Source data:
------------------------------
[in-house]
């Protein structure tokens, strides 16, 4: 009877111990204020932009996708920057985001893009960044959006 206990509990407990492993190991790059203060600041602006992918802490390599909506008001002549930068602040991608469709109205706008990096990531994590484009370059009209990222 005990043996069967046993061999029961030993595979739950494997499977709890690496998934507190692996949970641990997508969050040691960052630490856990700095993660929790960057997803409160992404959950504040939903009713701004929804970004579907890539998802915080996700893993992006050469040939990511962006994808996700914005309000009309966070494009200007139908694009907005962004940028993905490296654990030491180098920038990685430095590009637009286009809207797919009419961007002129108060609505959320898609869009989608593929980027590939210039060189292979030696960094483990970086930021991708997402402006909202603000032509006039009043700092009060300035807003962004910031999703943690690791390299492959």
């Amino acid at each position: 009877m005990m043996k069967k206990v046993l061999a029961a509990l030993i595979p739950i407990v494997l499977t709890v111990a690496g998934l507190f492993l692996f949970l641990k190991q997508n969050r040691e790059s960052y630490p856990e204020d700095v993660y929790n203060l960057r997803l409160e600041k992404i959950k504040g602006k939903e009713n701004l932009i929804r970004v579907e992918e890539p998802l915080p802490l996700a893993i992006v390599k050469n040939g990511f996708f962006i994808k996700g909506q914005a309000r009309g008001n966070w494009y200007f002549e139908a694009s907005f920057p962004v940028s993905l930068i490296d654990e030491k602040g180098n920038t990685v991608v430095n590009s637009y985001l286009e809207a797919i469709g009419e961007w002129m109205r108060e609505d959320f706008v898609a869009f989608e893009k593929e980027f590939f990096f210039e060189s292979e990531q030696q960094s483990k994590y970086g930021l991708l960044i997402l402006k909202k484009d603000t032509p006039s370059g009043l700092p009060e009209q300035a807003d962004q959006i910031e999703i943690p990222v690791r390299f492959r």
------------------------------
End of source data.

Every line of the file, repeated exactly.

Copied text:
[in-house]
């Protein structure tokens, strides 16, 4: 009877111990204020932009996708920057985001893009960044959006 206990509990407990492993190991790059203060600041602006992918802490390599909506008001002549930068602040991608469709109205706008990096990531994590484009370059009209990222 005990043996069967046993061999029961030993595979739950494997499977709890690496998934507190692996949970641990997508969050040691960052630490856990700095993660929790960057997803409160992404959950504040939903009713701004929804970004579907890539998802915080996700893993992006050469040939990511962006994808996700914005309000009309966070494009200007139908694009907005962004940028993905490296654990030491180098920038990685430095590009637009286009809207797919009419961007002129108060609505959320898609869009989608593929980027590939210039060189292979030696960094483990970086930021991708997402402006909202603000032509006039009043700092009060300035807003962004910031999703943690690791390299492959």
């Amino acid at each position: 009877m005990m043996k069967k206990v046993l061999a029961a509990l030993i595979p739950i407990v494997l499977t709890v111990a690496g998934l507190f492993l692996f949970l641990k190991q997508n969050r040691e790059s960052y630490p856990e204020d700095v993660y929790n203060l960057r997803l409160e600041k992404i959950k504040g602006k939903e009713n701004l932009i929804r970004v579907e992918e890539p998802l915080p802490l996700a893993i992006v390599k050469n040939g990511f996708f962006i994808k996700g909506q914005a309000r009309g008001n966070w494009y200007f002549e139908a694009s907005f920057p962004v940028s993905l930068i490296d654990e030491k602040g180098n920038t990685v991608v430095n590009s637009y985001l286009e809207a797919i469709g009419e961007w002129m109205r108060e609505d959320f706008v898609a869009f989608e893009k593929e980027f590939f990096f210039e060189s292979e990531q030696q960094s483990k994590y970086g930021l991708l960044i997402l402006k909202k484009d603000t032509p006039s370059g009043l700092p009060e009209q300035a807003d962004q959006i910031e999703i943690p990222v690791r390299f492959r």